K-OTIX Redux: Houston's Legendary Anti-Gangstas Reunite
What if I told you that Houston rap is much more than slow, loud, and bangin', syrup-dripped, gangster, pimped-out, and/or trill? That a certain rap crew from Houston that headlined SXSW's very first official hip-hop showcase in 1994, and has performed and successfully toured nationally and internationally (with De La Soul, Talib Kweli, and the Black Eyed Peas), and whose members continue to be instrumental in the city's rich musical tradition? That their debut LP Universal (2001) is perhaps one of the best Houston rap albums, ever?!
Such a group existed, and, at times, exists still. I'm talking about K-OTIX, a.k.a. The Legendary K.O. Lead by the MC duo of Micah Nickerson (Mic or Big Mon) and Damien Randle, backed by beat master and DJ Russell "The ARE" Gonzalez, K-OTIX took what they learned from the East Coast sound and integrated a pensive delivery combined with the grittiness absorbed from living in the tough H-Town environment of the mid-'90s through the early '00s.
They represent the other side of the rap game, an inverse vision of hip-hop as a whole during their lifetime in the H. Whereas the timeline of "traditional" rap was jolted loose by West Coast gangster rap, in Houston, the norm was gangster, and backpack rap was its nemesis. These guys didn't rap about selling drugs and banging in the streets, they were the type that would hit you with metaphors and similes and raps about "Mind Over Matter", who would "rather be the un-signed hype, than the type to be the un-hyped signed."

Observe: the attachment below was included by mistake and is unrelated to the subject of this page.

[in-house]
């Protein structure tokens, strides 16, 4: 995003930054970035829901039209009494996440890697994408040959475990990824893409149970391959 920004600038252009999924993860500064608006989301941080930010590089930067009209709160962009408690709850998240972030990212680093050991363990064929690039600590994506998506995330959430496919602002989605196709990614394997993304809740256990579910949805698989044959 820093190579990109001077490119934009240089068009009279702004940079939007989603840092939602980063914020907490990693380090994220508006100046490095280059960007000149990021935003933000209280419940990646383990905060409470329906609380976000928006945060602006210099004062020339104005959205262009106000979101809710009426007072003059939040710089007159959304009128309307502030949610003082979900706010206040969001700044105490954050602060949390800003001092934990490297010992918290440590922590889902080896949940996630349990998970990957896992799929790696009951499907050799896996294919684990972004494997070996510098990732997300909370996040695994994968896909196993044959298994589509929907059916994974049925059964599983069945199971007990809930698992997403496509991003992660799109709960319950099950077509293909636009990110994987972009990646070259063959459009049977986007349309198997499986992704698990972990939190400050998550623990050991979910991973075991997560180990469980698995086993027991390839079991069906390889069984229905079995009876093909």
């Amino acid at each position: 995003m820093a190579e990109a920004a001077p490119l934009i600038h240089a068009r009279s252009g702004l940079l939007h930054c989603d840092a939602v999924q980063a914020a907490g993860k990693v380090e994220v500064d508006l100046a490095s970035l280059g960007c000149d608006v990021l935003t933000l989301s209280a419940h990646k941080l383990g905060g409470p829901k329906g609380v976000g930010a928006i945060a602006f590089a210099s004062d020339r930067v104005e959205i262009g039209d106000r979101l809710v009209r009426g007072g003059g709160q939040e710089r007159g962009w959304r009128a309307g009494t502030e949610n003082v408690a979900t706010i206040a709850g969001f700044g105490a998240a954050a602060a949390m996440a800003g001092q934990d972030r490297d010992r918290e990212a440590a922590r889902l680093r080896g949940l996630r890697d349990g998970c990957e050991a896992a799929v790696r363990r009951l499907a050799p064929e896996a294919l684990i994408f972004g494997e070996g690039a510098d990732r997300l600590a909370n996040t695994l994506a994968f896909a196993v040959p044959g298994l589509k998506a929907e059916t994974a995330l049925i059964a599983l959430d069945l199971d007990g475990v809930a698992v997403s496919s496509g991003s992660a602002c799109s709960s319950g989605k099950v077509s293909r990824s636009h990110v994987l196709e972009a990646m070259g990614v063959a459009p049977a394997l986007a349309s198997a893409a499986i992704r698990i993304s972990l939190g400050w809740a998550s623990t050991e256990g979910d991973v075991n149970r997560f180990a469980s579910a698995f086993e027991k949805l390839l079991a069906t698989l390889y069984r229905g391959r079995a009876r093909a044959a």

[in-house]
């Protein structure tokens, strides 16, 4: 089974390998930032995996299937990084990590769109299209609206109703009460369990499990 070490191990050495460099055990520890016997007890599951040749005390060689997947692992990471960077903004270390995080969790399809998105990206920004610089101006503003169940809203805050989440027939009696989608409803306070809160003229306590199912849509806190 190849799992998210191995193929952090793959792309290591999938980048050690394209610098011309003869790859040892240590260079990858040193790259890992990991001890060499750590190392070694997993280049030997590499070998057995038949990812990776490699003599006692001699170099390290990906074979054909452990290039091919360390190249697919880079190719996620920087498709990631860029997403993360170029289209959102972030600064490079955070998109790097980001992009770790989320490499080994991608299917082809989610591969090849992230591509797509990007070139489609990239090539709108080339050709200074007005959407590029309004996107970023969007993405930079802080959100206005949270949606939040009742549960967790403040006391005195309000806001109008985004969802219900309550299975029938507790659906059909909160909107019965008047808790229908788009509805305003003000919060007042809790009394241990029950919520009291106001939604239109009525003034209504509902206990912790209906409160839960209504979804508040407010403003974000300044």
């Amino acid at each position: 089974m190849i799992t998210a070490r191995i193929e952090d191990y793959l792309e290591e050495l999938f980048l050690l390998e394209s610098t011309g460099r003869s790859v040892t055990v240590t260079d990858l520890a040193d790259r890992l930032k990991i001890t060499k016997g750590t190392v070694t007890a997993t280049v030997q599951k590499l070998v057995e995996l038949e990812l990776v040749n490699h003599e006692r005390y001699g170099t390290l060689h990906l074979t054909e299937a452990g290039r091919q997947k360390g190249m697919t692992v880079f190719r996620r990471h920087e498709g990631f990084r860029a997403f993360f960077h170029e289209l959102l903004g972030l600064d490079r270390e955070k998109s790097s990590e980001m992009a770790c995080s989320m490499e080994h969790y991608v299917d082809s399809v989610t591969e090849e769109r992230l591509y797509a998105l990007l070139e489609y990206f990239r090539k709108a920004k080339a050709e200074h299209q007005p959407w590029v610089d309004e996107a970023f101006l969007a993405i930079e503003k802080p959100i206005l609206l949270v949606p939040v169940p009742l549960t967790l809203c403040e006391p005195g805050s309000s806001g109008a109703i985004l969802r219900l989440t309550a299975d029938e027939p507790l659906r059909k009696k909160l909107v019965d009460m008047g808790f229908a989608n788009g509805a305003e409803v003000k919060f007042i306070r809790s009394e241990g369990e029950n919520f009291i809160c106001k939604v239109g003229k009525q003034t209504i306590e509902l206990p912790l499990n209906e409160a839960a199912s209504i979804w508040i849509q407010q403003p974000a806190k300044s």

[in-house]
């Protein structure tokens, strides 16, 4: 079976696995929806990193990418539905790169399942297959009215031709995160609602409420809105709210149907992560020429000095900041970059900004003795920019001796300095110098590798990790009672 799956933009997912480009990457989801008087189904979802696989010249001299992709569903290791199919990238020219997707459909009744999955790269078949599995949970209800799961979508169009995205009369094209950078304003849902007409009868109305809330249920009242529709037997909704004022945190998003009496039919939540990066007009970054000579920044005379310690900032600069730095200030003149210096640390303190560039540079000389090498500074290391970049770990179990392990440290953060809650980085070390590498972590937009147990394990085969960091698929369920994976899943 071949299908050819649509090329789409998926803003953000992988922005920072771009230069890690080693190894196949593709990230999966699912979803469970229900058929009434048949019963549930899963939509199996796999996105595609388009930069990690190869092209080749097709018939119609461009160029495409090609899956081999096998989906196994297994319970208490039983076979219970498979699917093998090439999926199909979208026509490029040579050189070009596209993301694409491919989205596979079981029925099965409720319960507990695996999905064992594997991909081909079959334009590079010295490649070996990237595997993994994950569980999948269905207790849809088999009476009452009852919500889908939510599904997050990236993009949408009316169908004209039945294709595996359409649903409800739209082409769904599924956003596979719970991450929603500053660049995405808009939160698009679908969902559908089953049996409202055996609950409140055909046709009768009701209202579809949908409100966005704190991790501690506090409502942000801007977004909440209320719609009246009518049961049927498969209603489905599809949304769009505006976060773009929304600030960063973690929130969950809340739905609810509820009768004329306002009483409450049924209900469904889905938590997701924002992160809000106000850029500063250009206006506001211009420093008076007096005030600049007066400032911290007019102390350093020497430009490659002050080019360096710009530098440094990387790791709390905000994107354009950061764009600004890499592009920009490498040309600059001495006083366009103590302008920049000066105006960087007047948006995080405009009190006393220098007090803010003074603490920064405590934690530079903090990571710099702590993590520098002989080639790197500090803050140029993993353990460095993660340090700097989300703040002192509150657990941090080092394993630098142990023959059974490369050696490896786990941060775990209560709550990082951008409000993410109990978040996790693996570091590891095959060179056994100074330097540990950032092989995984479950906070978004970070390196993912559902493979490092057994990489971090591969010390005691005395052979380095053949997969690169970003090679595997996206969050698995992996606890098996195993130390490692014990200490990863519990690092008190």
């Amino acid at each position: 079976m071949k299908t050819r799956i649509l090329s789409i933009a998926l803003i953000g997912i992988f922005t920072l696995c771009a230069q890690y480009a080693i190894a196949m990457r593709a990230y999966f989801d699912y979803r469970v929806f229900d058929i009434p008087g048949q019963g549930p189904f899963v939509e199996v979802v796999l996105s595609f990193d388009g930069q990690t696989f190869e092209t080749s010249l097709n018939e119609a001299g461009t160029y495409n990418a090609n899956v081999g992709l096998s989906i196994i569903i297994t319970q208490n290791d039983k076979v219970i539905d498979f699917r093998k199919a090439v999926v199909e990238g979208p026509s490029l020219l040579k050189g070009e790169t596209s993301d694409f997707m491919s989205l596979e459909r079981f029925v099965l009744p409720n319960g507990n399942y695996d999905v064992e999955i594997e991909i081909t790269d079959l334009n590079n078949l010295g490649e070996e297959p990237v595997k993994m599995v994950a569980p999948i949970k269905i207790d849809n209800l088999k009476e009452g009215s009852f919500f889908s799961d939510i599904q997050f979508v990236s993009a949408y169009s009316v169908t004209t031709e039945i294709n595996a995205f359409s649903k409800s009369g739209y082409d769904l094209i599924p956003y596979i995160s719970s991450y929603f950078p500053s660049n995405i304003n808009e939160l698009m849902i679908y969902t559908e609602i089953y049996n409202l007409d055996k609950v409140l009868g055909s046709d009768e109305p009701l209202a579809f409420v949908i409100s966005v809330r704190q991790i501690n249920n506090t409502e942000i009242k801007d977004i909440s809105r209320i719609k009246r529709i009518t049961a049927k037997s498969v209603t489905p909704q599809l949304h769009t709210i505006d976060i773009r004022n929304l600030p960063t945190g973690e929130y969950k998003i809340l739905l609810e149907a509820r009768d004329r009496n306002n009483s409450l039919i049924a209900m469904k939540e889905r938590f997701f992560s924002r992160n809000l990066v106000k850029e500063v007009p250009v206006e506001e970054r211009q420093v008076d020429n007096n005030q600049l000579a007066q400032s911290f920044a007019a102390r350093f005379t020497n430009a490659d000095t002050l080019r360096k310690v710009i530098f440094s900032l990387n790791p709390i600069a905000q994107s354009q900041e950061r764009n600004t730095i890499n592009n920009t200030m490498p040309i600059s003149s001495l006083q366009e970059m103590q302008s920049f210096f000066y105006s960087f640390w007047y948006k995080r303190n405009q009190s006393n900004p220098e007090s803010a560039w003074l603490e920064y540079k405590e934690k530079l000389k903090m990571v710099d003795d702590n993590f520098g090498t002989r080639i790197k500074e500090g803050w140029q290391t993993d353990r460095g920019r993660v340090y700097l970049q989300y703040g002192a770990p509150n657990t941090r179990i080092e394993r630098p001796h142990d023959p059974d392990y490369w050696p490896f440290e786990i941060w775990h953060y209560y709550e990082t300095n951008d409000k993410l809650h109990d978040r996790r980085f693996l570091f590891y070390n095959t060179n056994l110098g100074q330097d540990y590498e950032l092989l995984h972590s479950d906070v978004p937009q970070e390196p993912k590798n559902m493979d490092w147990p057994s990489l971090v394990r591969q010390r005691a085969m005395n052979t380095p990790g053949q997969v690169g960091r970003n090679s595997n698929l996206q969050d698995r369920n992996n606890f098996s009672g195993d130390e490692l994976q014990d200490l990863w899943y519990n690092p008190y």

I caught up with two of the three members as they rehearsed for their first show as a trio in over ten years, tonight at Fitzgerald's with the Pharcyde. As Damien fleshed out the set list, Russell interjected his own visions of what the group should perform and presented the what-ifs that often occur at shows. Surrounded by a rap nerd's treasure trove of vinyl and cassette tapes (and Gonzalez's gold records awarded for his work with Big L and Mos Def), the possibility of this being the group's last show lingered in the air.
I'm ashamed to say that I hardly knew (and still know very little) anything about K-OTIX. And its not just me. My quick, unscientific survey of the Houston's hip-hop heads I have on speed dial yielded very little. It was more of a ghost story than anything else, the familiar "I think I heard about them once a long time ago" or "I wrote about them... once." But as I sat there, observing the team bob their heads and groove to their beats, the same they've done since the '90s, it became clear that K-OTIX, although dormant, would not be silent.
Story continues on the next page.